Thread: Thanksgiving

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  1. #1 Thanksgiving 
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    May 2008
    Post your Thanksgiving recipes here.
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  2. #2  
    Moderator lurkalot's Avatar
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    May 2008
    Isolated Mountain Range in Eastern Nevada
    Does the phone number to Marie Callendar count as a recipe? :o
    I smile because I don't know what the heck is going on.
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  3. #3 A Whole Bunch Of Turkey Stuffing Ideas 
    An Adversary of Linda #'s
    Join Date
    Aug 2005

    "I am of the opinion that one of the things that make America such a great country is the regional variations in the type of Turkey stuffing y'll make for Thanksgiving and Christmas !"

    Stuffing just for laughs, Beth Lee sent in the recipe she says her mother gives out when people ask for her secret:

    3 cups cornbread
    1 cup celery
    Salt & pepper to taste
    1 cup onion
    3 cups popcorn, washed
    3 cups uncooked rice
    Mix well. Stuff turkey and cook until the popcorn pops and blows open the oven door and the hind end off the turkey!
    Sausage Dressing
    1 1/2 lbs. ground beef
    1 lb. ground pork sausage
    1 medium onion, chopped
    1 cup celery, chopped
    2 tbsp. butter
    2 potatoes
    1 onion
    5 carrots
    1 stalk of celery
    2 loaves day-old bread crumbs
    2 eggs, slightly beaten

    Brown and drain the ground beef and sausage; set aside.

    Sautť the medium onion and chopped celery in the butter.

    Boil and mash the potatoes, other onion, carrots and celery


    Mix ingredients with bread crumbs, add salt and pepper,

    then add eggs. Stuffing should be moist, not gooey.

    Stuff neck and cavity.

    Slider Stuffing
    10 Krystal burgers with no pickle or mustard, but just

    onions (about one burger per pound of turkey)
    1 1/2 cup celery, diced
    1 1/4 tsp. ground thyme
    1 1/2 tsp. sage
    1/2 tsp. black pepper
    2-3 carrots, boiled, drained and mashed
    In a large bowl, tear (or cut) the burgers into pieces. Add

    diced celery, mashed carrots, and seasonings. Toss well. Stuff

    cavity and neck before roasting.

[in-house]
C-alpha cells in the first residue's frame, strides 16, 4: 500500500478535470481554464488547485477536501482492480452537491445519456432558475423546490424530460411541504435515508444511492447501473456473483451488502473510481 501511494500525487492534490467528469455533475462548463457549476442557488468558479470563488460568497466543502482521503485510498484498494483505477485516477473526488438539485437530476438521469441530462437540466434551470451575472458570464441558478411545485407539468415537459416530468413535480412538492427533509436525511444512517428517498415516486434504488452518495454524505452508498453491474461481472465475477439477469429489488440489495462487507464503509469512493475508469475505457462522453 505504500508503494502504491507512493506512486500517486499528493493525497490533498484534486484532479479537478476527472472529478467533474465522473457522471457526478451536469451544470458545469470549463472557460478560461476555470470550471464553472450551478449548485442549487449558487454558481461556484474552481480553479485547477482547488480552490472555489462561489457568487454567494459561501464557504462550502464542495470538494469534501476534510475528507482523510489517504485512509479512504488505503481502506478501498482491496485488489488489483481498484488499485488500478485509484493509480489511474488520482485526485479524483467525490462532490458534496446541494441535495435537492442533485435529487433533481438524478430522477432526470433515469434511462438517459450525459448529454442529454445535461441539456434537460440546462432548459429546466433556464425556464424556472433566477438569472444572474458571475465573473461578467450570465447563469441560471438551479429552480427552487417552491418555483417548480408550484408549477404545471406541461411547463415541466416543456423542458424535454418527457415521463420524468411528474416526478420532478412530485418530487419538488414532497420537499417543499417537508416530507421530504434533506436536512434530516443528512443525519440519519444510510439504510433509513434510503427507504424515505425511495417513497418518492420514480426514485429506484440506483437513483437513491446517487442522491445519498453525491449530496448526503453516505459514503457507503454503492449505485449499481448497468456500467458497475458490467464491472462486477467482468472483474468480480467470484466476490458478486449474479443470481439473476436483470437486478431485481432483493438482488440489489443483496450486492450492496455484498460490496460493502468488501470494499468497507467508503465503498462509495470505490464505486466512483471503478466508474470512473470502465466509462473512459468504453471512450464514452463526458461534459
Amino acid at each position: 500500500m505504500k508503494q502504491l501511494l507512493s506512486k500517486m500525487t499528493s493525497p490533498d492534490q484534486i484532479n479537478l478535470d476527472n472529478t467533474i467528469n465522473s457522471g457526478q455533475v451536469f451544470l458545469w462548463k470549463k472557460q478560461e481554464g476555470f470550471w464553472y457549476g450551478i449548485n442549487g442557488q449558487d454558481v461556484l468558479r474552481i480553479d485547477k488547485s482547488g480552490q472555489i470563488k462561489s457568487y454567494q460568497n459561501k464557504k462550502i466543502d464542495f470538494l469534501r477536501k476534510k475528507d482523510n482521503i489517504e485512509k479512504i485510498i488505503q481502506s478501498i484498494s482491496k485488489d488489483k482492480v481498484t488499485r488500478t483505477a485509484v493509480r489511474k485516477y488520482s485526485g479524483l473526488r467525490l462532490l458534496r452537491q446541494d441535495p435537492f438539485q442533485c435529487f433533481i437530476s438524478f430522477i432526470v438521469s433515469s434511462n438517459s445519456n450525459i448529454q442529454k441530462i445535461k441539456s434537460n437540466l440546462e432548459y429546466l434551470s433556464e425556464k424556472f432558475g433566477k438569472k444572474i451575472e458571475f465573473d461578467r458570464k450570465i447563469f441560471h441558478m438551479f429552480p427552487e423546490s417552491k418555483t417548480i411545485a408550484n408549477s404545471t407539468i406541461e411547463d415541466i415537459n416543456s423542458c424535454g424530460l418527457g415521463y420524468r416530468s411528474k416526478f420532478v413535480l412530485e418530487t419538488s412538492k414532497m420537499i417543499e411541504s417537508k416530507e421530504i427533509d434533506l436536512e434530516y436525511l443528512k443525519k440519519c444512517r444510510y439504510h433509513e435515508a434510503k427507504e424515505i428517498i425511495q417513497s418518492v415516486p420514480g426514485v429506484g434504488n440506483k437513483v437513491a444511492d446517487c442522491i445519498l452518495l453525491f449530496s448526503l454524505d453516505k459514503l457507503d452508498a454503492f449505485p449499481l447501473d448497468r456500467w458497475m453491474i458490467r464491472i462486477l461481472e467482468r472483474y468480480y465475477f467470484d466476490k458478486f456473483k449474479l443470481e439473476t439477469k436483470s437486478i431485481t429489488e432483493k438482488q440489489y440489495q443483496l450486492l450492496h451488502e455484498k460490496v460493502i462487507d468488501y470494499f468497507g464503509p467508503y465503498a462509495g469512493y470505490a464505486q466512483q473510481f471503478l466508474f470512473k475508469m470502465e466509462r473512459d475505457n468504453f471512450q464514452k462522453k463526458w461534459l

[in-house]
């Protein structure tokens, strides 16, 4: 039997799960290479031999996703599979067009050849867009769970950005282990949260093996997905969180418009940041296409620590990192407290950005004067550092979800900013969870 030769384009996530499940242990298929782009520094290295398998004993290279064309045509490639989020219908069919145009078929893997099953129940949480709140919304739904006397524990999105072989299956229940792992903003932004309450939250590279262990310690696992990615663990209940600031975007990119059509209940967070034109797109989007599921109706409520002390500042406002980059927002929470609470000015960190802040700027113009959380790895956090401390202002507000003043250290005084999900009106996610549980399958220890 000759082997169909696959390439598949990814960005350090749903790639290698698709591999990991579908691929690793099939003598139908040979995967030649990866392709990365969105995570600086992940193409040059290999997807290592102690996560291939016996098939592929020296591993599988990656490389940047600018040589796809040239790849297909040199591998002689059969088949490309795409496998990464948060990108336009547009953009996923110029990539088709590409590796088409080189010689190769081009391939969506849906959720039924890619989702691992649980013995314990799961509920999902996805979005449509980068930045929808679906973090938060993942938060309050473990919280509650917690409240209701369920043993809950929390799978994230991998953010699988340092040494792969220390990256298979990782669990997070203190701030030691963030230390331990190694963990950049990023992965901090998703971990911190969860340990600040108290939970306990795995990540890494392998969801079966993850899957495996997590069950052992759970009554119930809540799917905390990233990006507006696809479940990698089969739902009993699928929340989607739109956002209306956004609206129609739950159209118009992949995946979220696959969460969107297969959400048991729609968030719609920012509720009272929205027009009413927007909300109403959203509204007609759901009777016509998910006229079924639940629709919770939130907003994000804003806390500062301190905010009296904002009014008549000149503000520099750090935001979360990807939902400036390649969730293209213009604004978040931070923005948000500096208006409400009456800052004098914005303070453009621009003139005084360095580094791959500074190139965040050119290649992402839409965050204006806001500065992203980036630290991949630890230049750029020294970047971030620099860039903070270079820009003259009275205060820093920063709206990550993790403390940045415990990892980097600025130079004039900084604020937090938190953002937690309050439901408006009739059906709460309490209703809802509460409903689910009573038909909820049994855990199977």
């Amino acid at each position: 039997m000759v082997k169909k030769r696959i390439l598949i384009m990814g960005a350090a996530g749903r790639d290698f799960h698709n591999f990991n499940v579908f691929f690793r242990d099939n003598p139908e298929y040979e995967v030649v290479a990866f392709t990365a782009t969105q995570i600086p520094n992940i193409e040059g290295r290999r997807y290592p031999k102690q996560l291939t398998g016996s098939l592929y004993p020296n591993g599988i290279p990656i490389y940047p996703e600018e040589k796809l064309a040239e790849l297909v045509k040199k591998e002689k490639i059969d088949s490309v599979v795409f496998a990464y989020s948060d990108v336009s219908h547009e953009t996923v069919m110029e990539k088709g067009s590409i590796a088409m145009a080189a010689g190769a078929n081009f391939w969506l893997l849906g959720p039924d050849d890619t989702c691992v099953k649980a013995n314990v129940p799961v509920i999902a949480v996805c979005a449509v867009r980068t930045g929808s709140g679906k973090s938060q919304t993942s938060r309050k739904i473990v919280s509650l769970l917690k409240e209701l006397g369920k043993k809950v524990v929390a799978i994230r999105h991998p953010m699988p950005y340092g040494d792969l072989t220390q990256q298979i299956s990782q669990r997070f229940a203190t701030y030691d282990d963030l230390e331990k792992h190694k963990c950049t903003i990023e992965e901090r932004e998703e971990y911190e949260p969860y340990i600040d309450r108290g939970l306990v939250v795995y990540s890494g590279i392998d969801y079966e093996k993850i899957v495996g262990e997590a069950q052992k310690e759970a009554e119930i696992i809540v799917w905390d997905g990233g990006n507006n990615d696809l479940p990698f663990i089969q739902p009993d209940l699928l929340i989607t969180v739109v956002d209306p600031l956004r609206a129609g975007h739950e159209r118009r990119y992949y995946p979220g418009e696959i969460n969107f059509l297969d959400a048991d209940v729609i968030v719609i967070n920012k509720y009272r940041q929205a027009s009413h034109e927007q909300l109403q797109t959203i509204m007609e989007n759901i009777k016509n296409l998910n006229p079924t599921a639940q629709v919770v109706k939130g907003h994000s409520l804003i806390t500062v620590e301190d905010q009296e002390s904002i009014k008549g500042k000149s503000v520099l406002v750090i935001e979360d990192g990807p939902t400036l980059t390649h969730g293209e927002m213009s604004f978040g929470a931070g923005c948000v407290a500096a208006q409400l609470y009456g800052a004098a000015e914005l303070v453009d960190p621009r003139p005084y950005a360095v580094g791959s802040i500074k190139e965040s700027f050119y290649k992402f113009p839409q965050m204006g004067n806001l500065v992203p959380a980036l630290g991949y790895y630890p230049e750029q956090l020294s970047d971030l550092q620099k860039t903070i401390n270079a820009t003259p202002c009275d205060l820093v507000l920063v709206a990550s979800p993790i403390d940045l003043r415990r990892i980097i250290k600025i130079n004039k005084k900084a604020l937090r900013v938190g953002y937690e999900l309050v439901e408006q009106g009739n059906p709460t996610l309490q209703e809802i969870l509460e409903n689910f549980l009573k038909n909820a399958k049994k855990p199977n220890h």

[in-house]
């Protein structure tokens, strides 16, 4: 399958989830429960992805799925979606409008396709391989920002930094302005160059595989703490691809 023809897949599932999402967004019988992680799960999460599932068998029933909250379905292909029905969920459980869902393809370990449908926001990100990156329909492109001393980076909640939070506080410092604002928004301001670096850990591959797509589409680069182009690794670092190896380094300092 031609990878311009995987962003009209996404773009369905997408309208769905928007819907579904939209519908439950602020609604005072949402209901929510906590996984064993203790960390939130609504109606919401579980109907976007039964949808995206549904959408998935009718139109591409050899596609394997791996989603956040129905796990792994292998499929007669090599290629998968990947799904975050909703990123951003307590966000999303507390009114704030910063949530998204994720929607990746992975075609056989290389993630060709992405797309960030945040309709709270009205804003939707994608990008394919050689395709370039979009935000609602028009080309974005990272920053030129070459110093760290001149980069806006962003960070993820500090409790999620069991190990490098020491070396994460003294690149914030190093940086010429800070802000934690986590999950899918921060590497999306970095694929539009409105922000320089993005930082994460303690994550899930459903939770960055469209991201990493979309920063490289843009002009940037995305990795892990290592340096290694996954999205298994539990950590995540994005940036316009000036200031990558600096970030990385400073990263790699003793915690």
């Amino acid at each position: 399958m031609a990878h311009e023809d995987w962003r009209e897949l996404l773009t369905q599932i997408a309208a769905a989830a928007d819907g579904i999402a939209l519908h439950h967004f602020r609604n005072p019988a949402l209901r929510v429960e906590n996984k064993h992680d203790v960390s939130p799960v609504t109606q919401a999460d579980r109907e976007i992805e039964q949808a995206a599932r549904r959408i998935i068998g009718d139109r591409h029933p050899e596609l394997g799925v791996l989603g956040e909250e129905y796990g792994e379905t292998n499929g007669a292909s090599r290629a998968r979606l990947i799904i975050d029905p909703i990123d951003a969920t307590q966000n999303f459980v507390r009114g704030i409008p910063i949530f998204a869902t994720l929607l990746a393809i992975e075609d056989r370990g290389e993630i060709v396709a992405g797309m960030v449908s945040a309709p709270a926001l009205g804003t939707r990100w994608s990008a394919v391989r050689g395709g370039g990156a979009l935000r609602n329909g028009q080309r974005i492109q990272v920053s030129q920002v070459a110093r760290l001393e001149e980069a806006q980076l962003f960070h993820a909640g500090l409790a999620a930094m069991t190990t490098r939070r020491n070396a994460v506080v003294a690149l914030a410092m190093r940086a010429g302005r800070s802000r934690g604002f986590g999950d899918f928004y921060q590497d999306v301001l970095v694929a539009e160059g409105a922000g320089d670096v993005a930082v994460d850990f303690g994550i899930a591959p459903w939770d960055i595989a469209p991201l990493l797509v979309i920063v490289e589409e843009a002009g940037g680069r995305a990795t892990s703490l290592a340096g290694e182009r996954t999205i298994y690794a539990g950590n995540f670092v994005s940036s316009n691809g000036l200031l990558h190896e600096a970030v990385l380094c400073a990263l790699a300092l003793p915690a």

Makes about 9 cups, enough for 10-12 lb. turkey.

    Mississippi Dressing
    4 batches of cornbread made according to Vintage

    Vicksburg recipe (included)
    1 qt. homemade chicken stock chicken stock (see note)
    4-5 bunches green onions (including tops), chopped
    5 stalks celery, chopped
    2 pieces of white bread
    Salt and pepper
    Vintage Vicksburg cornbread:
    1 cup white cornmeal
    1 Tbsp. flour
    1 tsp. baking powder
    1/2 tsp. baking soda
    1 tsp. salt
    1 cup buttermilk
    1 egg
    2 tbsp. vegetable oil
    Make the cornbread: Mix all ingredients and stir well.

    Heat a small amount of oil in the bottom of a black skillet

    until sizzling. Pour in batter. Bake at 425 degrees about 20

    minutes. (The black iron skillet is crucial to a good crust.)

    To make the dressing, put the broth, onion and celery in a

    deep skillet. Cook until celery is soft. Meanwhile, crumble

    cornbread completely in a large bowl. Add the broth

    mixture. Tear and add white bread. Mix all well. Get in

    with your hands if you need to! Add salt and LOTS of black

    pepper. (I just taste it until I like it.) Put in 2 greased

    9-by-13 casserole dishes. I usually keep out a small amount

    to mix with oysters and a little of the oyster broth for a

    small casserole. Bake at 350 degrees for 30-40 minutes.

    Note: Use homemade stock. Don't shortcut here!

    Homemade broth makes a big difference. This can be done

    in advance and the broth can be frozen. Boil a whole

    chicken with an onion, celery with leaves, and a carrot. Add

    salt and pepper. Cook until the chicken is done (the leg will

    move easily). Remove the chicken and strain the broth. This

    recipe is not for sissies, but definitely worth the effort! I

    make the cornbread on Monday, chop onions and celery on